Miguel Rosado remembers the reaction one Brooklyn teen had when he put on a suit of his own for the first time.
It was summer 2021, and he and other staff members from Coney Island's Liberation Diploma Plus High School had arranged a suit drive for the students at the transfer school. The results were transformative.
"There was this one student, he was so amazed by how different he looked and how he felt that he went to almost every staff member so they could see him.
"I was looking at him, like, 'Man, it's hot, you can take it off.' But he said, 'No, I wanna let my mom see me, she won't believe it's me."
Rosado—known by students as Mr. Mike, the Godfather, or Dad—and Christopher White—known by students as Mr. Chris or Uncle—are two of the counselors making a difference for vulnerable young people at Liberation HS.
They've been there for the students through the pandemic with home visits, emergency counseling sessions, crisis mediation, relationship coaching, parent engagement, help with goal setting, career readiness and independent living skills.
The pair have both worked at the school for four years, love their jobs, and want to share how important it is for every school to have counselors like themselves.
"It's such a great feeling to see these men see themselves in a different light," Rosado said. "We’re battling with a lot of them to get them to understand they are setting their own limits, you can go a lot further in life than you think."
A Second Chance
Liberation Diploma Plus High School is a transfer school on Coney Island, just a stone's throw from the beach.
Each year, it takes about 220 students aged 16 to 21 who have been transferred from other schools because they're not on track to graduate.
"Transfer schools were created to give students another chance," Liberation Diploma Plus High School Director Lisa de Castillo said.
Often the students are vulnerable young people coming from difficult backgrounds, living in the foster care system, suffering from trauma or mental health issues, medical issues, or young people who already have kids.
The school—and its counselors—help the students graduate, teach them life skills, and help place them into skills-building internships to assist their transition into the workforce.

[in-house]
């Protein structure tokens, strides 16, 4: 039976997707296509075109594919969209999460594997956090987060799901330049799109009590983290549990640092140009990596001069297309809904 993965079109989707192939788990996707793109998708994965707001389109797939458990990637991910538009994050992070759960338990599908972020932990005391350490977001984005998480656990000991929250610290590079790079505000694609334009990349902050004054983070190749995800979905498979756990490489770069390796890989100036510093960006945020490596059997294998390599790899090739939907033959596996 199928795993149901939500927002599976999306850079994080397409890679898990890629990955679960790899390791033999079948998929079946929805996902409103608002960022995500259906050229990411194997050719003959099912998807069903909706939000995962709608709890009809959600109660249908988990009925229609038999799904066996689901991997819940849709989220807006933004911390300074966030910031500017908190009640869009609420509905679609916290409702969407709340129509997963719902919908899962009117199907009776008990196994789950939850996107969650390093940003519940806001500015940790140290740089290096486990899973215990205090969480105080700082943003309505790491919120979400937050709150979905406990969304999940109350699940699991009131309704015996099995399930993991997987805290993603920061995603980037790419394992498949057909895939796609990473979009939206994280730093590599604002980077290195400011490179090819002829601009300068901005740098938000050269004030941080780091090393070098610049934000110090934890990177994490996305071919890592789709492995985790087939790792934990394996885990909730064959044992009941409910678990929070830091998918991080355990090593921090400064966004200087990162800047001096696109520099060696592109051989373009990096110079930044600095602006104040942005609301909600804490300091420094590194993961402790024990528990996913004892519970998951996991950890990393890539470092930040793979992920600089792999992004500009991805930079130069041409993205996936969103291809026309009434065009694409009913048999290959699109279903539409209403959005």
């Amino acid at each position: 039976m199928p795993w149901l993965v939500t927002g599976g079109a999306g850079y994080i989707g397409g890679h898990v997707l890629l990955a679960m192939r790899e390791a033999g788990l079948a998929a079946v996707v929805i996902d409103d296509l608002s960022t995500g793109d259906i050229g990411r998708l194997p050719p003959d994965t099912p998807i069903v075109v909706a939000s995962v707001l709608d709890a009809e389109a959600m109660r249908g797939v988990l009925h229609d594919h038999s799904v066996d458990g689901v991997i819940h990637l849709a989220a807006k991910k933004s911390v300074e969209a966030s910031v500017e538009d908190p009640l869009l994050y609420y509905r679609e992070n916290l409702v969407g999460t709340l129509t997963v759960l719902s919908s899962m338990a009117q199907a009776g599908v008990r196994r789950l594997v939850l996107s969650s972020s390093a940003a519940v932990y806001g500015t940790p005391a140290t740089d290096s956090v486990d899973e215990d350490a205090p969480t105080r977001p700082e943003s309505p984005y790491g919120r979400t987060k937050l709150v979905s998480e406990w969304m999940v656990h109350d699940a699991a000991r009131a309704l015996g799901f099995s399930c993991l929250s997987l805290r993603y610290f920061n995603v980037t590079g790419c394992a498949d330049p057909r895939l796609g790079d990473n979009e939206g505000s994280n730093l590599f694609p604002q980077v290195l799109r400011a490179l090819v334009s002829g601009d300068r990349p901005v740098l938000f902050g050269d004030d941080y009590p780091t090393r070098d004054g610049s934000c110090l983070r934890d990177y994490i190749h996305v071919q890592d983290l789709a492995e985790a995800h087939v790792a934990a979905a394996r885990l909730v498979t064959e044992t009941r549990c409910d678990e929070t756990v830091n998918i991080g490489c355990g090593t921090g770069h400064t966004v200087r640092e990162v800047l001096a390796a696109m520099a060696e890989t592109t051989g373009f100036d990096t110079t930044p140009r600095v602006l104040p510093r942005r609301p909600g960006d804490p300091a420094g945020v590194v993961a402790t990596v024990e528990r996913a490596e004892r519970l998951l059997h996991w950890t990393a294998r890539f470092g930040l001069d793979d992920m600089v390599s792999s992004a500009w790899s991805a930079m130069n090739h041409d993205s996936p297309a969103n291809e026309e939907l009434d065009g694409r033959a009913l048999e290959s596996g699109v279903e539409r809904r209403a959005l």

"Mr. Mike and Mr. Chris are the real ride-or-dies of the school," de Castillo said.
We're Here and We Care
White and Rosado each look out for about 50-60 students, but say students will come to each of them for different things.
White is known for having snacks in his desk to keep students nourished, and Rosado is known for having deodorant and cologne to keep them smelling and feeling their best.
"We do so many things just to let them know we’re here and we care," Rosado said.
They both have regular office hours, but they're also present in the classrooms, in the gym, and are constantly organizing after school and lunch activities to get kids engaged and talking. Before COVID-19, they even made pancakes for the students before school.
Many kids pop into the counselors' offices before class to vent, get things off their chests, or to just to let them know they're on time and get an encouraging word.
"We are in the trenches with these kids before they go upstairs to the classrooms," White said.
He said it's hard to believe what some of the students have been through at such a young age, and some of the most impactful moments for him is seeing students who struggled graduate.
White runs a once-weekly lunchtime session on coping skills, and Rosado runs one on relationships. He said the students are often amazed to hear he's been with his wife for 31 years.
"I talk about identifying yellow flags and red flags, toxic masculinity, good communication, reading body language."
Call for More Advocacy Counselors
Not every school has counselors like White and Rosado, and the pair are calling for more like them in New York City public schools.
According to the New York City Department of Education's “Report on Guidance Counselors,” in 2018, there were 2,881 guidance counselors (77 of whom were part-time) and 1,335 social workers serving the 1.1 million students in the city's public schools.
The call comes just weeks after a Centers for Disease Control (CDC) report found more than a third of US high-school students reported poor mental health during the pandemic.
Nearly half — 44% — said they felt sad or hopeless, and almost 20% said they had seriously considered suicide in the previous 12 months.
That's why it's so important to have a Mr. Chris and Mr. Mike in every school, the pair said.
"Kids need someone just to listen to them, and to learn the power of having a voice," White said.